from each other. That is, multiple layers
are heard separately and simultaneously.
This is called polyphony. (From the
Greek: poly—many; and phony—sound
or voice.)
Counterpoint will always occur as a
polyphonic texture. The term counterpoint
comes from the Latin “punctus contra punc-
tum,” meaning note against note (point
against point).
A portion of the Winchester Troper
5
BETH DENISCH’ S ONLINE COURSES
COUNTERPOINT
This course uses musical examples from the Medieval, Renaissance, Baroque, Classical,
Romantic, and 20th century periods, in addition to relevant examples from contemporary
popular artists and styles. You’ll have access to a timeline from which you can see the
chronological and geographical placement of musical examples as you listen to them.
Throughout the course, you will strengthen your music listening, reading, and writing skills
through hands-on writing activities. The goal of the course is to give you a broad overview of
counterpoint and improve your compositional skills, regardless of stylistic preference.
CONSONANCE VS. DISSONANCE
What is consonant and what is dissonant? There is no absolute answer to this question.
Consonance and dissonance, and the many variations across this spectrum of apparent
polar opposites, are only defined by the common practices found in each particular style
of music.
Consonance, in general, refers to a pleasant sound, something that is at rest,
comfortable. Dissonance, on the other hand, refers to tension and instability, a sense that
the music needs to “go somewhere” for resolution.
6
There are instances in which the rehar-
monized song is considered so superior to
the original chord changes that the new
version becomes the standard harmonic
form—which, in turn, becomes subjected
to further variation. The Victor Young clas-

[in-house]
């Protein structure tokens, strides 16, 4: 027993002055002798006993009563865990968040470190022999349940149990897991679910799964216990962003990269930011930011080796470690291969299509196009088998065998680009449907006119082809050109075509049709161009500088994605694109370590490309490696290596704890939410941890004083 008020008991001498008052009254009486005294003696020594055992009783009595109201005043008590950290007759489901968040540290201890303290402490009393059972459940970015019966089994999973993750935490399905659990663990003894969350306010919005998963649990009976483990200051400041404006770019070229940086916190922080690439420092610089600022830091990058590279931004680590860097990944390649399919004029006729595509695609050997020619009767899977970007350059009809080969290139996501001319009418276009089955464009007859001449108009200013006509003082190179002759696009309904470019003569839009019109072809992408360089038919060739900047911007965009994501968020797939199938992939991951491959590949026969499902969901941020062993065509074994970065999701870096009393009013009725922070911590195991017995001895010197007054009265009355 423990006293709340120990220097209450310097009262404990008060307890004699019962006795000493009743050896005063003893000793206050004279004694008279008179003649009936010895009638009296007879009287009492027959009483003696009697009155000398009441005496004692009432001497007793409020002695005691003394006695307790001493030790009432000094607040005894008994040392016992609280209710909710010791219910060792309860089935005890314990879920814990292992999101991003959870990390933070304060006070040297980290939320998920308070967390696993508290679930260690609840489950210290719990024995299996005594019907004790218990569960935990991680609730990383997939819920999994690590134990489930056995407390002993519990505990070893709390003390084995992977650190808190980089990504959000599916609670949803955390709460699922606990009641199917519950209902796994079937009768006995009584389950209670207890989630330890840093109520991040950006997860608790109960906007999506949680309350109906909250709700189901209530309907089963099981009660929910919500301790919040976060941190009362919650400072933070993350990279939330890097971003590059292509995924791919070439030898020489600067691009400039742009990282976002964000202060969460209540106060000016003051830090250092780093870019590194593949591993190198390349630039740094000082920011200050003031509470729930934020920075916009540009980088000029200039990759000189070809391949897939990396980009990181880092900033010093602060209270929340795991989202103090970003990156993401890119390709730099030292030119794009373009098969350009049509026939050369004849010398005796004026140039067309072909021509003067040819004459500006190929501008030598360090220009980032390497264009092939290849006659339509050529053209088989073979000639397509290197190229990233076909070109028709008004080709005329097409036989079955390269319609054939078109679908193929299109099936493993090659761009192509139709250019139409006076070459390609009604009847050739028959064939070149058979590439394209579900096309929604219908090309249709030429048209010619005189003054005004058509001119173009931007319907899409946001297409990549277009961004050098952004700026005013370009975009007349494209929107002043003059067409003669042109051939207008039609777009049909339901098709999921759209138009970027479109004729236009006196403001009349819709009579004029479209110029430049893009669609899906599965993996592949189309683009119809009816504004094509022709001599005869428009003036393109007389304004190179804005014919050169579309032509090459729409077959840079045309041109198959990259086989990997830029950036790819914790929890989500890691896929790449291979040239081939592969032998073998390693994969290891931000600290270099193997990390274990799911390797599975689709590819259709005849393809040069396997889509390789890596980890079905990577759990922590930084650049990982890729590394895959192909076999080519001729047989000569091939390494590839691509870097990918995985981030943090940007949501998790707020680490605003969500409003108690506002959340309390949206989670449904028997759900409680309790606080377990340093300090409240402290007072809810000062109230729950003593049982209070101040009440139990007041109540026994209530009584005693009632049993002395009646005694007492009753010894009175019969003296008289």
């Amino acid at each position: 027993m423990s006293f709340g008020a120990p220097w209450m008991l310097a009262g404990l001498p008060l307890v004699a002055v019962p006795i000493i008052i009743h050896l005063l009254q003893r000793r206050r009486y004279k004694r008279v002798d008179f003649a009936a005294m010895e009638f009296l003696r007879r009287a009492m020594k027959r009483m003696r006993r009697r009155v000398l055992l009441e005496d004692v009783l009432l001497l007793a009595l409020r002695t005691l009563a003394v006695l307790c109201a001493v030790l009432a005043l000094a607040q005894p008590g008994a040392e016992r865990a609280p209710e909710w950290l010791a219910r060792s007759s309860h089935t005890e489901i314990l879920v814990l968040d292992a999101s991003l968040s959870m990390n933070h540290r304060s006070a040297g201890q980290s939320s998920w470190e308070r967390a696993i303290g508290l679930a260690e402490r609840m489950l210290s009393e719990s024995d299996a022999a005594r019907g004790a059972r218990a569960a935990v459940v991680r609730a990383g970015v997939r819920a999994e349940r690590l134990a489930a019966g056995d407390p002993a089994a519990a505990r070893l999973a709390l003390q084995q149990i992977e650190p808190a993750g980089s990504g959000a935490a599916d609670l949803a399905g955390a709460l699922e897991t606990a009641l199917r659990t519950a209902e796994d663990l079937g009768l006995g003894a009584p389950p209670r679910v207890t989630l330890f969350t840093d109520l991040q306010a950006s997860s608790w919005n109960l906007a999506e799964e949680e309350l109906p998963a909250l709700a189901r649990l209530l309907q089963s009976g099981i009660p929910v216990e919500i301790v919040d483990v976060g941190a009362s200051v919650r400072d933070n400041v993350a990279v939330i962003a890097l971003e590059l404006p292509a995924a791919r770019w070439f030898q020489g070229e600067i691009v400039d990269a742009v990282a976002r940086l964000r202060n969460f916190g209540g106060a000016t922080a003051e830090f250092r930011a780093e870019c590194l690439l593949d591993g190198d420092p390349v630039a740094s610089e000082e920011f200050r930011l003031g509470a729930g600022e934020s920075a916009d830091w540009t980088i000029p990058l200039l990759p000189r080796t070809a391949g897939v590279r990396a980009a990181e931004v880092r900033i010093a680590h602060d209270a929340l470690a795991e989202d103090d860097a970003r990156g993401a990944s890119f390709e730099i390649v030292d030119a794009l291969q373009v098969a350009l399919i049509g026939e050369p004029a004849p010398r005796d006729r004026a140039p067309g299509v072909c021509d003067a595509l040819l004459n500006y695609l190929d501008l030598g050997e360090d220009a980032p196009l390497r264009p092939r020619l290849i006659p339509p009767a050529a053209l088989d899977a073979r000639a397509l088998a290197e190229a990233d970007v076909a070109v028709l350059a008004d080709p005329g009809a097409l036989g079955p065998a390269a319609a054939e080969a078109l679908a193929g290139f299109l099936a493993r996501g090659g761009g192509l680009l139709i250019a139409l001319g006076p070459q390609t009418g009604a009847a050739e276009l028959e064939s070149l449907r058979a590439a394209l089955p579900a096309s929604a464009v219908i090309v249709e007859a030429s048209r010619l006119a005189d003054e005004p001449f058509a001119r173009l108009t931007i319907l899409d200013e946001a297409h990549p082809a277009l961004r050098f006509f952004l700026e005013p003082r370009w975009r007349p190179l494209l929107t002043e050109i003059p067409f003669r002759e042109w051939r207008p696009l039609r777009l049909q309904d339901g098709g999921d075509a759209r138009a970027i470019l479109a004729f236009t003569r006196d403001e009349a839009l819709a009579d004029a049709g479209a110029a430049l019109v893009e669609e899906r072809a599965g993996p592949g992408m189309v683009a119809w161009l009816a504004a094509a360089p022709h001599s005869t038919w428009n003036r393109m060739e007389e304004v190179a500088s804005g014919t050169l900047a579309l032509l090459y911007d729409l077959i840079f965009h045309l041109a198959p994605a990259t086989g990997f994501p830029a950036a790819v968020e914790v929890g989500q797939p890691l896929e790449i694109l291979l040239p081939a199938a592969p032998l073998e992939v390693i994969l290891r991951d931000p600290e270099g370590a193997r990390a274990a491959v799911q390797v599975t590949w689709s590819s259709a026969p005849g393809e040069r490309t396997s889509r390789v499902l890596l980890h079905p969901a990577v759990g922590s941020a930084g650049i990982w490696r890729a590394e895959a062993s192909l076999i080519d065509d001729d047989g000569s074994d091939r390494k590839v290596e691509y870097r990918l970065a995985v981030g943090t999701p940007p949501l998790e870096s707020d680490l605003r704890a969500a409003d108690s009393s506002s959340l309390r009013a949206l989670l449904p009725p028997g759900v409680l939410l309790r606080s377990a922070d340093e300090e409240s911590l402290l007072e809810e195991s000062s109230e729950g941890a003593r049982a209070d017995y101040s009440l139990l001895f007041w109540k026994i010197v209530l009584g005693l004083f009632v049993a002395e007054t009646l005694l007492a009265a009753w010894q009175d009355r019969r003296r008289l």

sic “Stella By Starlight” and the Burke/Van
Heusen standard “Like Someone In Love”
are excellent examples of “new” standards.
Can you imagine what a cocktail pianist,
who has been on the same five-night-a-week
gig for ten years, would have to endure if
some kind of harmonic liberty was not taken
with the repertoire? Maybe reharmoniza-
tion contributes to good mental health for
the performer. No matter how you frame it,
reharmonization has a long-standing tradi-
tion in the world of jazz and popular music.
So specifically, why reharmonize?
Occasionally, there is a need to use
material from the standard repertoire where
When the late jazz guitar legend Tal
Farlow explained his motivation to rehar-
monize standard tunes, he replied with this
twist on an old adage: “If it ain’t broke, fix
it anyway.” And so it goes. In the world of
artists of all mediums and disciplines, the
musician is most audacious when it comes
to altering another’s creation. Imagine an
artist taking a palette of paints and a brush
to the Museum of Fine Arts and painting an
extra nose on a Picasso masterpiece? Or
someone putting a hat on Rodin’s timeless
bronze and marble sculpture The Thinker?
Scandalous, to say the least . . . and possibly
resulting in some jail time!
However, the history of jazz performance
and arranging, as well as European classical
tradition, as exemplified by Rhapsody on a
Theme of Paganini by Rachmaninoff, is filled
with players and writers whose creative inten-
tion could be distilled down to Tal’s response.
BY STEVE ROCHINSKI
Steve Rochinski is a Professor in the Harmony Department at Berklee College of Music. An
accomplished guitarist, recording artist, and internationally known performer and clinician,
Steve has received numerous grants and awards including a 1993 Jazz Fellowship from the
National Endowment for the Arts for private study with Tal Farlow.
UNDERSTANDING REHARMONIZATION
FROM THE ONLINE COURSE REHARMONIZATION TECHNIQUES
7
For a reharmonization to be acceptable
to the listener, there are two relatively abso-
lute conditions:
1. The melody must be recognizable.
2. The harmony must be logical and
familiar.
This means that little or no melodic
embellishment is used and the harmony
is resourced from common practice chord
patterns of standard
popular repertoire.
There will always be
exceptions to these
conditions, but until
further notice, these
will be absolutes.
Depending on
his or her listening
experiences, the average non-musician has
a catalog of common, internalized harmonic
progressions that may be more limited than
those of the professional musician. The more